Tiger, Phil, Peyton, Tom: $20 million and a ton of rain

© Handout Photo-USA TODAY Sports

Art Spander

“Like throwing a little swing pass to the running back.” That was Phil Mickelson, coach Phil, giving advice to partner Tom Brady, before Brady had a little chip shot only a few people not named Phil Mickelson could hope to execute.

And before Brady a while later holed a shot from the fairway — and split his pants. Never mind fixing my swing. Get a needle and thread.

Did we mention Tiger Woods, who deserves being mentioned whatever he’s doing — and who Sunday, in a return to what some say was golf but was more a celebrity showdown, seemed completely recovered from the back injury that in March kept him from the final tournaments before all sport was halted?

There was Charles Barkley jabbering, Peyton Manning jabbing and donations pouring in as steadily as the rain pouring down. Another event to raise money for COVID-19 funds. But not just another event.

Which certainly is part of the reason the match, Champions for Charity at the Medalist Golf Club, Tiger’s home course on Hobe Sound in Florida, raised more than $20 million — half of which came from pledges by the four players and Warner Media prior to the start.

Serious? You mean Masters or U.S. Open serious? No way. But with live sports and needed donations keeping us attentive on a Sunday afternoon, it was serious and joyful.

As golf and indeed all sports are meant to be: tumultuous merriment, according to the definition by the late Heywood Hale Broun.

Tiger and Peyton finished as 1-up winners, thus gaining a measure of retribution from that lifeless match last winter in Las Vegas, in which Mickelson beat Woods. That was strictly for TV. So, to be sure, was this but only because of the restrictions imposed by the virus.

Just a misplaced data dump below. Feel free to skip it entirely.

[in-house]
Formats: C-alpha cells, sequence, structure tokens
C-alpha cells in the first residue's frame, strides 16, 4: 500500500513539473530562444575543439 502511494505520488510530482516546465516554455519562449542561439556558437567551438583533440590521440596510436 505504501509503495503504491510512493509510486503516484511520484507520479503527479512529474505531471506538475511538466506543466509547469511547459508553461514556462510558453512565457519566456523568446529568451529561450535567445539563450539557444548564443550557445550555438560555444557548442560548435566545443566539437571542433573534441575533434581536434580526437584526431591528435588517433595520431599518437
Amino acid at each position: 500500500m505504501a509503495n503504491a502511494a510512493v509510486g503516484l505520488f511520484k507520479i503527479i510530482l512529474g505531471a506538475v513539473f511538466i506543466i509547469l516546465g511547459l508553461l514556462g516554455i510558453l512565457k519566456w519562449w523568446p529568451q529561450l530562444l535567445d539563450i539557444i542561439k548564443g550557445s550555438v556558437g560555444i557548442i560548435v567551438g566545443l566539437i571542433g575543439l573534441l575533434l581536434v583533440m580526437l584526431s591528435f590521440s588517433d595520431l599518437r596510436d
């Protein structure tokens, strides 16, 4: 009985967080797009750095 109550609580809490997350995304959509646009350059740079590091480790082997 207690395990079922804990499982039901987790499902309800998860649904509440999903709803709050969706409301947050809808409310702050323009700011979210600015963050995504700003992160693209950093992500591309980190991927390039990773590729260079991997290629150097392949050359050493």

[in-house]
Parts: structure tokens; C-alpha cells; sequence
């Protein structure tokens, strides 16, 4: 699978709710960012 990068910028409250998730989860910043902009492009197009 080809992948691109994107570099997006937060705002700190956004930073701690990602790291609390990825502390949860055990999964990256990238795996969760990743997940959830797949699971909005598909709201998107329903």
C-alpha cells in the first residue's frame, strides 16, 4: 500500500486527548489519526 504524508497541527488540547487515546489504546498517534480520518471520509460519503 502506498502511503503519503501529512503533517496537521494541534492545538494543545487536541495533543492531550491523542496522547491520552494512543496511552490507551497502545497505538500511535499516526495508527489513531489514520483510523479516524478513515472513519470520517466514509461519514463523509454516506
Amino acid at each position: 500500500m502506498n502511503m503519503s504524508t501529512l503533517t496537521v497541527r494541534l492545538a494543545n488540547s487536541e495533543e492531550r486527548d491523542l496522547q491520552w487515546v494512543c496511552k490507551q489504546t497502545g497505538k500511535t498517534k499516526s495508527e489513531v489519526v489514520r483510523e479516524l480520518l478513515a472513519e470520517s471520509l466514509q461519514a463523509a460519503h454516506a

Justin Thomas, a PGA champion, was out there for commentary, both insight and insults; he went to Alabama and Barkley, involved because he’s with Turner broadcasting, which carried the match, went to rival Auburn.

The way Arnold Palmer was more camera- and crowd-friendly than Jack Nicklaus — Frank Deford once wrote that Jack was nothing more than the clubs he pulled from his bag — so is Mickelson different from Woods. Phil waves at fans (or did before COVID-19). Tiger looks at what must be accomplished.

Pro golf needs both, as it needs four-time major winner Brooks Koepka, who phoned in Sunday with a large donation, Rory McIlroy and other stars. Golf is a sport of personalities, of recognition.

You want to raise $20 million for charity, you bring together Tiger and Phil, and Manning and Brady, a blending of 20 majors and eight Super Bowl wins. Is that enough?

Perhaps not for those who want our games to be more than a glamorous exhibition, unique as it might be. But we must be patient. Three weeks ago, we didn’t even have this much.

Mickelson, who will be 50 in mid-June, never has lacked for humor, at others’ expense. Back when he was an amateur playing overseas, he hit into the gallery and later observed, “I thought these Irish lasses are supposed to be pretty.” Yuk, yuk.

He’s a master at needling opponents, especially in a setting such as Sunday’s, where the only thing at stake among four of the most famous sportsmen in the United States was ego.

Take away the fancy golf carts — no caddies permitted, no fans allowed — and despite reputations and honors, these were four guys at play, missing a shot or two in awful weather but not missing many chances to use a zinger.

The two pros and Manning wore shorts. Brady, maybe because he just left the Patriots and joined the Tampa Bay Bucs, wore trousers. Tom has played in the AT&T Pebble Beach with his dad, Tom Sr. Manning and brother Eli also have been in the AT&T.

As Woods walked to the first tee at the Medalist, the rain, which had quieted, fell heavily once more, and one of observers said to Tiger, “You live here. What do you do in conditions like this?”

Woods answered, “I don’t normally play in conditions like this.”

He did Sunday, as did Mickelson, Brady and Manning. It was wet, wild and — for both for sports and charity — a memorable, if soggy afternoon.